Ming dynasty

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Noun1.Ming dynasty - the imperial dynasty of China from 1368 to 1644Ming dynasty - the imperial dynasty of China from 1368 to 1644
dynasty - a sequence of powerful leaders in the same family
References in periodicals archive ?
Blas Sierra dela Calle, OSA, director of Museo Oriental in Valladolid, Spain, in his talk, 'Fray Martin de Rada and the Religion in Ming China.
Canepa, a researcher and lecturer in Chinese and Japanese export art, describes the trade, transport, and consumption of Chinese silk and porcelain and Japanese lacquer with Western Europe and the New World between 1500 and 1644, the cross-cultural interactions that occurred, and how the material culture of the late Ming China and Momoyama/early Edo Japan and Western Europe and the New World became linked through the flow of luxury Asian manufactured goods and currency, as well as how this trade affected the local fine and applied arts.
In this handsomely illustrated study, Teresa Canepa charts the trading networks that brought luxury goods from late Ming China and early Edo Japan to Western Europe and the New World.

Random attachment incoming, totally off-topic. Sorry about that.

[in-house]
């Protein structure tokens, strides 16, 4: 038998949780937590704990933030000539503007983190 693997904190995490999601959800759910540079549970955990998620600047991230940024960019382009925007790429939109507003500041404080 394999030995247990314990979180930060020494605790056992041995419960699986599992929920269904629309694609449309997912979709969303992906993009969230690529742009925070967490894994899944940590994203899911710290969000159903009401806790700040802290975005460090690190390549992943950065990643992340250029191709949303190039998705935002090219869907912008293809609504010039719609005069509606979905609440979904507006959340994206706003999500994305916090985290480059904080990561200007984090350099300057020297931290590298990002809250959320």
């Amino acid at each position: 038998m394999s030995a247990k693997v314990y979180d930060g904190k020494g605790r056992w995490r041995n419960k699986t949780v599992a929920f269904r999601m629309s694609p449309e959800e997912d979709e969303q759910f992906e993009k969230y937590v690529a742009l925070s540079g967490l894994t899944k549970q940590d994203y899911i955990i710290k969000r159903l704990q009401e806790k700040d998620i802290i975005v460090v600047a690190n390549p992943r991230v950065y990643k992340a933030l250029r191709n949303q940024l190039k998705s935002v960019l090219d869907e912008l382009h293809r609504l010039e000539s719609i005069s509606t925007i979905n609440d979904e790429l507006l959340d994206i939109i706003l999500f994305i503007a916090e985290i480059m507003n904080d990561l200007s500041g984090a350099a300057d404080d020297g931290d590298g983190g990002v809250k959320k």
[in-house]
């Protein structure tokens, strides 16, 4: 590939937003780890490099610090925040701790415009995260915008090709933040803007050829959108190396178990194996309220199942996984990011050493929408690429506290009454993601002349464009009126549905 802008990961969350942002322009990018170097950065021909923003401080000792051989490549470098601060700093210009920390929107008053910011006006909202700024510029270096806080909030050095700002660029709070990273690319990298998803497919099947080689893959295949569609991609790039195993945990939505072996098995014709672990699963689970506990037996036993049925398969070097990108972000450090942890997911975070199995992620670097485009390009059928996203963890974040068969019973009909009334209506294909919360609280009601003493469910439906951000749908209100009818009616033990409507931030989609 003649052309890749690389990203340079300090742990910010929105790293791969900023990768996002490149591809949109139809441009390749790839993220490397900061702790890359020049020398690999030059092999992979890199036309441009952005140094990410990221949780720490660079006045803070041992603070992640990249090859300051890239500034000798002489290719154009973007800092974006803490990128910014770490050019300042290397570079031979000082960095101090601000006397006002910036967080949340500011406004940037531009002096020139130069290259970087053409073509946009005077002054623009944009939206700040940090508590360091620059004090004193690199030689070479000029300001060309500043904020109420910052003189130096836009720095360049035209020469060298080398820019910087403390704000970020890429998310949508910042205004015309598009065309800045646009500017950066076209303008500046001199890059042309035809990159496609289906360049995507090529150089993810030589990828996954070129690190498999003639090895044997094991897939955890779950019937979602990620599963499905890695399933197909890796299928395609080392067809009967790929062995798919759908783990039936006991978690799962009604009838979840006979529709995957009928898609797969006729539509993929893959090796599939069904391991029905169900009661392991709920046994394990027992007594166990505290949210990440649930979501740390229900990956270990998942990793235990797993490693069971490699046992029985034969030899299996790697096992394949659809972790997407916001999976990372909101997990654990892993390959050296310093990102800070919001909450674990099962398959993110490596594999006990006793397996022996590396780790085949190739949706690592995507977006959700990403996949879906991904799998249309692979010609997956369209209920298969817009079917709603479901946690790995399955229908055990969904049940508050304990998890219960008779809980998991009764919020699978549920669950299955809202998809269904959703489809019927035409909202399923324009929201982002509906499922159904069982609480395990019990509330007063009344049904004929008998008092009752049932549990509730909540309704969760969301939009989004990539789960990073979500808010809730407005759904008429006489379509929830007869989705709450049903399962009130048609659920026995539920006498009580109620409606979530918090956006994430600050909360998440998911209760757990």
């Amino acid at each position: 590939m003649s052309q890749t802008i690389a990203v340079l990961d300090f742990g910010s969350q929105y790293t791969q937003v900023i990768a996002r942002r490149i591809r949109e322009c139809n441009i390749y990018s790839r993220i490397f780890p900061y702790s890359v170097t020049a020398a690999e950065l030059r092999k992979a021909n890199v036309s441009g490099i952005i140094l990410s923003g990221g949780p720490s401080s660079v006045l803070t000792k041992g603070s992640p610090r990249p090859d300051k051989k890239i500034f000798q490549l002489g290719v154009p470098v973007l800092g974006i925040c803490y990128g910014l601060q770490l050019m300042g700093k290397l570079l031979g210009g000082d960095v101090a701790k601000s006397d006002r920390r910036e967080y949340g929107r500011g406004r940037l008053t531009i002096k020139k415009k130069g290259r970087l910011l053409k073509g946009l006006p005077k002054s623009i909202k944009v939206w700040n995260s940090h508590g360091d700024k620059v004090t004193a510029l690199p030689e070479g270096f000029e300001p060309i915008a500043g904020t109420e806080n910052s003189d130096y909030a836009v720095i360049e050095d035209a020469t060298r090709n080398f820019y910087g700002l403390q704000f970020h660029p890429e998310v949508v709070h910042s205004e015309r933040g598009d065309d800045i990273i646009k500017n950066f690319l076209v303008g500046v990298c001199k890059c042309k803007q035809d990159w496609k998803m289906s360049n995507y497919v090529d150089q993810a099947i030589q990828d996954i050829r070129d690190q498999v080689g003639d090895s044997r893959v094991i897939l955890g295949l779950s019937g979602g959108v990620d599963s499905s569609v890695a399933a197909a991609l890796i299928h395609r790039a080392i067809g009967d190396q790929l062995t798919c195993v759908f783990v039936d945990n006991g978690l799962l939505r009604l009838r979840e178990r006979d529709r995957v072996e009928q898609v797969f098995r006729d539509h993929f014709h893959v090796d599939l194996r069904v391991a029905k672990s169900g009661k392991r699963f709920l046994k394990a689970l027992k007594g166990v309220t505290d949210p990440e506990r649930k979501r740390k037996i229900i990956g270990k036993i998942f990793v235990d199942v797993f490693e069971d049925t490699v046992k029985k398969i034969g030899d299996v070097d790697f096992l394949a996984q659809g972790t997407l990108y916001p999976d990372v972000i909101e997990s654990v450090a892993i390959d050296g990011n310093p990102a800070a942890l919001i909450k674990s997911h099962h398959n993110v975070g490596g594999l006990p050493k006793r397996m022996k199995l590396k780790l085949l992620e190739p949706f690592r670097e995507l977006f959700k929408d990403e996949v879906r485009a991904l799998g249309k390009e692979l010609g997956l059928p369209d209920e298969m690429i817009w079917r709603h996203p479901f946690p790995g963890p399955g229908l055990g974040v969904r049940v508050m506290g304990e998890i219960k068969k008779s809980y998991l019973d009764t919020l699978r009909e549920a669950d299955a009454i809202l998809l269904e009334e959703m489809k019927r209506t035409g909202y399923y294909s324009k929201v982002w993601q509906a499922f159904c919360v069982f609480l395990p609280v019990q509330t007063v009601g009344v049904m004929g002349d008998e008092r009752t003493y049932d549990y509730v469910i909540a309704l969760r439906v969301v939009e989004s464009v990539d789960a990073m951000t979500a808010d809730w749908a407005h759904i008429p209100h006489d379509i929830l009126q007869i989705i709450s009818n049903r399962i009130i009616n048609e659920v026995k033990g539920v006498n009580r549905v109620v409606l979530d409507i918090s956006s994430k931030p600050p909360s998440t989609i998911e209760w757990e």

Perhaps one criticism of this much-needed translation and introduction to Wu Yubi is that it might provide a better sense as to how he fits into the intellectual world of fifteenth-century Ming China.
This precious haul includes a Degas sketch called Russian Dancers, works by Boudin and Daubigny, watercolours by Joseph Crawhall, 17th Century Ming china, medieval carved saints and other items that will feature in the exhibition.
7) Geoff Wade, Ming China and Southeast Asia in 15th Century: A Reappraisal, (Singapore: Asian Research Institute Working Paper No.
Miksic shows a history of Singapore between the two fourteenth century empires, Javanese Majapahit and Siamese Ayutthaya, and the up-and-coming powers of the early fifteenth century, the Malacca Sultanate and the Ming China.
15) With a northward-oriented foreign policy and the prohibition of building oceangoing ships and conducting foreign trade, Ming China withdrew from the oceans.
Political turbulence (or the threat thereof) blighted places as far flung as Ming China, Spain, Russia, the Ottoman Empire, India, Scandinavia, the Dutch Republic and Britain.
Xue Xuan's writings are scarce and frequently not appreciated as first-rate philosophical works by general standards, but he was highly esteemed in the intellectual world of Ming China.
The empirical evidence comes from an investigation of a total of sixteen investiture cases between Choson Korea and Ming China between 1392 and 1644.
Although AS mostly addresses sinologists, historians interested in the relations between Southeast Asia and Ming China can profitably use this work as well, provided they are acquainted with the essential characteristics of Chinese traditional historiography.